Eat like a chef. That’s a loaded statement.

If you thumb through any glossy magazine featuring food, you’ll always see a chef and her beautiful young friends cavorting at the beach or the lake or a ski chalet, with a sumptuously photographed spread of food.

But just as prime-time soap-opera doctors do not faithfully represent actual caregivers, so too do curated layouts not resemble the way chefs eat.

More often than not I eat sporadically, even when at home. I have to make a conscious effort for a balanced nutritional breakfast, because for the rest of the day, most of my calories come from tasting random foods that we are preparing in the restaurant. A lot of times I eat standing up.

Don’t get me wrong, I love to cook. It’s just that chefs don’t get many opportunities to cook. They run businesses. They manage people who cook. They place orders, write schedules, take meetings. I’m not home much, often at the restaurant from 10 a.m. until nearly midnight, when the last thing I want to do is break out my cutlery and cookware.

I have a long subscribed to the idea that the best meals when you get off of work are those that you can’t get inside your own restaurant, like grocery-store sushi, food-truck tacos or gas-station hot dogs. I’m not as young as I used to be, so I’ve made more of a conscious effort lately to eat greens every day. They usually take the form of a fat handful of baby greens jammed between two slices of whole-grain, seeded bread. I posted a breakfast sandwich picture every morning for almost an entire month on Instagram.

And I eat a lot of leftovers.

When a young cook first gets an opportunity to contribute to a menu or be considered as a sous chef, it is often in the form of using up leftovers from the previous night’s special. I rose through the ranks quickly because I’m really good at that. It’s essential to know how to take that little bit of leftover pork roast that a pig had to die for and turn it into eggrolls, pasta Alfredo, or carnitas tacos. Repurpose that leftover Carolina Gold rice that you paid four bucks a pound for as fried rice. Save a bag of onion skins and carrot peelings in your freezer to add to the bones from your rotisserie chicken to make chicken broth for a soup or a noodle bowl. Waste not, want not.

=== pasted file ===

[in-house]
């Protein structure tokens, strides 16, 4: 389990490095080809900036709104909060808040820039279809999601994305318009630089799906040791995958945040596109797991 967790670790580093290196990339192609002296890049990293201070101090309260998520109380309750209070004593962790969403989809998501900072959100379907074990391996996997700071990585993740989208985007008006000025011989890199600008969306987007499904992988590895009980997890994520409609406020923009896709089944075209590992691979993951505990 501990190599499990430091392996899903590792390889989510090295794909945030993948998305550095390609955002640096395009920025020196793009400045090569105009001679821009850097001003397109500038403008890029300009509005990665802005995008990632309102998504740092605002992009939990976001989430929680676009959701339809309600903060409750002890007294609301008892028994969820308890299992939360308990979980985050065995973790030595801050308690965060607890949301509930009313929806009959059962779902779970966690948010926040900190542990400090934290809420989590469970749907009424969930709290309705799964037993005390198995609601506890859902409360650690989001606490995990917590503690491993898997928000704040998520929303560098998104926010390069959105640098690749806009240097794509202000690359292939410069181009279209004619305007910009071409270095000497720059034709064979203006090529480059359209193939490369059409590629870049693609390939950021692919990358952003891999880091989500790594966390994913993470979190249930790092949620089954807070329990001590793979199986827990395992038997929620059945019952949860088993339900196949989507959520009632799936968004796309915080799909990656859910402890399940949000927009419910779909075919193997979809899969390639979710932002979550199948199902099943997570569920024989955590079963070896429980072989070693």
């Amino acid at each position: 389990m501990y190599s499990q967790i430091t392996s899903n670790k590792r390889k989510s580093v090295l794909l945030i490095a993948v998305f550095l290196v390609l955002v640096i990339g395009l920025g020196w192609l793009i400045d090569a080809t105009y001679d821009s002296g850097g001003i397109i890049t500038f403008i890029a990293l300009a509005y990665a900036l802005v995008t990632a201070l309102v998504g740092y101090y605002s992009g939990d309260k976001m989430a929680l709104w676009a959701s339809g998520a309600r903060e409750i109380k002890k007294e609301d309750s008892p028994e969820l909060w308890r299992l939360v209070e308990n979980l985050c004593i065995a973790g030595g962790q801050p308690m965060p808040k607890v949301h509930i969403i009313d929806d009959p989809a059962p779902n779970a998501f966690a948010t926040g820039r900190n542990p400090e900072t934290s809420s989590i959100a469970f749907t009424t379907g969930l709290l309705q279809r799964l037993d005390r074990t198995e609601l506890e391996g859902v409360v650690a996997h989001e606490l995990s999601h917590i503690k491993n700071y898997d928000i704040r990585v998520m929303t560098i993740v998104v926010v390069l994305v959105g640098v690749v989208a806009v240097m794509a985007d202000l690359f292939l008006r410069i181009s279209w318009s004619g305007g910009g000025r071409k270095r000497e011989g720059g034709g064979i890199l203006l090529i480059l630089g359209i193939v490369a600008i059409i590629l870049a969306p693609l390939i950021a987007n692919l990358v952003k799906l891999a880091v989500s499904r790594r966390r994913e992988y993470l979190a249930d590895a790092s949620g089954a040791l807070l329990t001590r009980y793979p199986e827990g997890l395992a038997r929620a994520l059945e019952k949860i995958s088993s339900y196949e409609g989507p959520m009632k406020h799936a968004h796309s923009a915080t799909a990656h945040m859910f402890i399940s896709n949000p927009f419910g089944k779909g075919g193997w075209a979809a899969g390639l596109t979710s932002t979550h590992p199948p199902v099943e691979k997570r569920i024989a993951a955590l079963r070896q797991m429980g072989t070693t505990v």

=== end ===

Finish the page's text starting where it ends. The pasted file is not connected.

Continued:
I also am a firm believer that boundaries induce creativity. In the restaurant, diners get the choice cut of the beautifully plump black grouper that just arrived at your back door; first dibs, if you will. The staff meal is usually made from the trimmings of that fine fish, stretched out with rice or noodles, and finished with a broth made from the bones. That staff meal doesn’t sound enticing in menuspeak, but I do believe it is more spiritually filling because it honors the whole animal.

If there is anything consistent about my eating habits over the years, it would be eating while standing, doing it quickly, and not consuming just about anything while it is hot. My knees are too compromised to squat down out of sight behind the cooking line to scarf a few bites, like I used to when I was younger. And it is not uncommon to find me making a plate of food, whether at home or the restaurant, and then not eating for 10 or 20 minutes, either because I get interrupted by a pressing issue or I am also working on three other things simultaneously. Ultimately, I rationalize that most room-temperature food has more flavor, because it is closer to body temperature than the refrigerator or the oven — like how just-picked, sun-warmed tomatoes on a sandwich will always trump refrigerated or roasted tomatoes.

Ironically, eating is often one of the last things on a chef’s mind.

In other words, “eat like a chef” means eat what other folks won’t or don’t and eat it, and do it when you can. Guests are coming. Hurry up.

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